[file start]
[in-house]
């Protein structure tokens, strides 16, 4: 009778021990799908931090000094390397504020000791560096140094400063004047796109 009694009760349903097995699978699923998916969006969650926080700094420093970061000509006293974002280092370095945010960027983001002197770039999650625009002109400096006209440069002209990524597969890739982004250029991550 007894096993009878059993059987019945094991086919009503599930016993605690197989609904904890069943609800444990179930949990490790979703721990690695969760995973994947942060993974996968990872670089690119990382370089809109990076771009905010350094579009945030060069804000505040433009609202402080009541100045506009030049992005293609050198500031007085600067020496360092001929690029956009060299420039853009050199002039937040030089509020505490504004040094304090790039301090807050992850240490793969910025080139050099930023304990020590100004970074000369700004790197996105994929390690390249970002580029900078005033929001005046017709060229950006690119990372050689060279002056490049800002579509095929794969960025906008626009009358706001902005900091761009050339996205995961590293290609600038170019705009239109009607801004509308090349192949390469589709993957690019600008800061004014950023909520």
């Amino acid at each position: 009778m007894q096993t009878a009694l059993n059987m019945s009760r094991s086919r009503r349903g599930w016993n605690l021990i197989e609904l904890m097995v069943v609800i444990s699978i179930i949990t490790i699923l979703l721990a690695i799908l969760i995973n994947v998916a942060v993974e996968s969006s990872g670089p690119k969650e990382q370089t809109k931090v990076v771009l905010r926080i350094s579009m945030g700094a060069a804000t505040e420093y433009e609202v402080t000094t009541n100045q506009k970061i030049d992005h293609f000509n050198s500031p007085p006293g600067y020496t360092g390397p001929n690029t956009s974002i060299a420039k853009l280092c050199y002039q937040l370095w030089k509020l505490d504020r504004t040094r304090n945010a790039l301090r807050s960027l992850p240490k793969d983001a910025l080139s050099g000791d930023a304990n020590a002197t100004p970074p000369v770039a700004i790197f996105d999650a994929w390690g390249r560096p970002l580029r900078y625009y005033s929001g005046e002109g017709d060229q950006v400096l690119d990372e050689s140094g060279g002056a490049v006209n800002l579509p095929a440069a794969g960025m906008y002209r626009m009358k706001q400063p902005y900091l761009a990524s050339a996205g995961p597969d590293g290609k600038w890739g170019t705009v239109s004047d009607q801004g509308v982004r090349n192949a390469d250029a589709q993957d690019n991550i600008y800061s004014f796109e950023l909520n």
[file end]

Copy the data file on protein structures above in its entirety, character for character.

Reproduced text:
[in-house]
């Protein structure tokens, strides 16, 4: 009778021990799908931090000094390397504020000791560096140094400063004047796109 009694009760349903097995699978699923998916969006969650926080700094420093970061000509006293974002280092370095945010960027983001002197770039999650625009002109400096006209440069002209990524597969890739982004250029991550 007894096993009878059993059987019945094991086919009503599930016993605690197989609904904890069943609800444990179930949990490790979703721990690695969760995973994947942060993974996968990872670089690119990382370089809109990076771009905010350094579009945030060069804000505040433009609202402080009541100045506009030049992005293609050198500031007085600067020496360092001929690029956009060299420039853009050199002039937040030089509020505490504004040094304090790039301090807050992850240490793969910025080139050099930023304990020590100004970074000369700004790197996105994929390690390249970002580029900078005033929001005046017709060229950006690119990372050689060279002056490049800002579509095929794969960025906008626009009358706001902005900091761009050339996205995961590293290609600038170019705009239109009607801004509308090349192949390469589709993957690019600008800061004014950023909520």
């Amino acid at each position: 009778m007894q096993t009878a009694l059993n059987m019945s009760r094991s086919r009503r349903g599930w016993n605690l021990i197989e609904l904890m097995v069943v609800i444990s699978i179930i949990t490790i699923l979703l721990a690695i799908l969760i995973n994947v998916a942060v993974e996968s969006s990872g670089p690119k969650e990382q370089t809109k931090v990076v771009l905010r926080i350094s579009m945030g700094a060069a804000t505040e420093y433009e609202v402080t000094t009541n100045q506009k970061i030049d992005h293609f000509n050198s500031p007085p006293g600067y020496t360092g390397p001929n690029t956009s974002i060299a420039k853009l280092c050199y002039q937040l370095w030089k509020l505490d504020r504004t040094r304090n945010a790039l301090r807050s960027l992850p240490k793969d983001a910025l080139s050099g000791d930023a304990n020590a002197t100004p970074p000369v770039a700004i790197f996105d999650a994929w390690g390249r560096p970002l580029r900078y625009y005033s929001g005046e002109g017709d060229q950006v400096l690119d990372e050689s140094g060279g002056a490049v006209n800002l579509p095929a440069a794969g960025m906008y002209r626009m009358k706001q400063p902005y900091l761009a990524s050339a996205g995961p597969d590293g290609k600038w890739g170019t705009v239109s004047d009607q801004g509308v982004r090349n192949a390469d250029a589709q993957d690019n991550i600008y800061s004014f796109e950023l909520n």